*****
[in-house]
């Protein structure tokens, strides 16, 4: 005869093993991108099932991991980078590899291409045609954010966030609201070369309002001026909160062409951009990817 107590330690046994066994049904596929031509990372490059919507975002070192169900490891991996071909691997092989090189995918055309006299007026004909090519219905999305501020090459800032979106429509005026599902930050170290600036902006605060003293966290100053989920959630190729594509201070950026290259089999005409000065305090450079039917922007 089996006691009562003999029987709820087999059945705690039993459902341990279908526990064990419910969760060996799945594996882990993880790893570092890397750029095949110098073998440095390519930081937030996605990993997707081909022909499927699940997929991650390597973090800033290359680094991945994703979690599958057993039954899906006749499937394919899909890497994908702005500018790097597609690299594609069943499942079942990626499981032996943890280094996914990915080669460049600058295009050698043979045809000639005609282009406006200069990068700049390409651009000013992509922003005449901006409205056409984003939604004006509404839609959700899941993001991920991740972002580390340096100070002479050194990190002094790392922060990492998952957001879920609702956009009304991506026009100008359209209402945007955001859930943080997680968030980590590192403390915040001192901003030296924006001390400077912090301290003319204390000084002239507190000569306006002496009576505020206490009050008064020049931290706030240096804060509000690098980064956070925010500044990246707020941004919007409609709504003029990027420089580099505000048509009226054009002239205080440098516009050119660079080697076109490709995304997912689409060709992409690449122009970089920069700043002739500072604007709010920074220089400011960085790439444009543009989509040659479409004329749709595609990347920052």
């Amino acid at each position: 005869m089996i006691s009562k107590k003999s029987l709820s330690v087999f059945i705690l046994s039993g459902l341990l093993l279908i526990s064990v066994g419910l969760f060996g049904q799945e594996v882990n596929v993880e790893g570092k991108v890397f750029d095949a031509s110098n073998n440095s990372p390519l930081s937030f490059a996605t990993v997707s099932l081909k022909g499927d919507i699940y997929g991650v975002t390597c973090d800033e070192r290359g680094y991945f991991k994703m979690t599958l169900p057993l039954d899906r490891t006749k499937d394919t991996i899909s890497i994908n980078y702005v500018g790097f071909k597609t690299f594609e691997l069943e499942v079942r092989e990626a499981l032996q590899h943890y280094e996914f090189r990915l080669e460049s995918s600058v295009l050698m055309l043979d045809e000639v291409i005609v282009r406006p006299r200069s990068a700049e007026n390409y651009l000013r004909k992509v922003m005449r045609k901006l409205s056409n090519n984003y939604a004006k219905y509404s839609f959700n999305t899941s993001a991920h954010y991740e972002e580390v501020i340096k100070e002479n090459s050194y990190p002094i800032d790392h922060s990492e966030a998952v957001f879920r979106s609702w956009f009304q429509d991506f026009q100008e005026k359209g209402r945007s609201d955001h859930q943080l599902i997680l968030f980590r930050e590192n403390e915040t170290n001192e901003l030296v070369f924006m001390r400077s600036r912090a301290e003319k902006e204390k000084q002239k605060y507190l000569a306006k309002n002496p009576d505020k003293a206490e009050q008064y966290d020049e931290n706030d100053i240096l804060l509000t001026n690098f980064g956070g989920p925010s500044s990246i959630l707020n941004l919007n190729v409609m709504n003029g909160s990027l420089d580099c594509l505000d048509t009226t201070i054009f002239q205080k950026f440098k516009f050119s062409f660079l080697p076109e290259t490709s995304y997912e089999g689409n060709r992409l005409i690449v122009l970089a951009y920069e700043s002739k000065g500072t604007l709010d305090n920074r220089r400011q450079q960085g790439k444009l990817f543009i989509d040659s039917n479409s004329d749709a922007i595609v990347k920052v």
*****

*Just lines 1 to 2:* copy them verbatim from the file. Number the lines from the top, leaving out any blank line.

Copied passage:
[in-house]
């Protein structure tokens, strides 16, 4: 005869093993991108099932991991980078590899291409045609954010966030609201070369309002001026909160062409951009990817 107590330690046994066994049904596929031509990372490059919507975002070192169900490891991996071909691997092989090189995918055309006299007026004909090519219905999305501020090459800032979106429509005026599902930050170290600036902006605060003293966290100053989920959630190729594509201070950026290259089999005409000065305090450079039917922007 089996006691009562003999029987709820087999059945705690039993459902341990279908526990064990419910969760060996799945594996882990993880790893570092890397750029095949110098073998440095390519930081937030996605990993997707081909022909499927699940997929991650390597973090800033290359680094991945994703979690599958057993039954899906006749499937394919899909890497994908702005500018790097597609690299594609069943499942079942990626499981032996943890280094996914990915080669460049600058295009050698043979045809000639005609282009406006200069990068700049390409651009000013992509922003005449901006409205056409984003939604004006509404839609959700899941993001991920991740972002580390340096100070002479050194990190002094790392922060990492998952957001879920609702956009009304991506026009100008359209209402945007955001859930943080997680968030980590590192403390915040001192901003030296924006001390400077912090301290003319204390000084002239507190000569306006002496009576505020206490009050008064020049931290706030240096804060509000690098980064956070925010500044990246707020941004919007409609709504003029990027420089580099505000048509009226054009002239205080440098516009050119660079080697076109490709995304997912689409060709992409690449122009970089920069700043002739500072604007709010920074220089400011960085790439444009543009989509040659479409004329749709595609990347920052």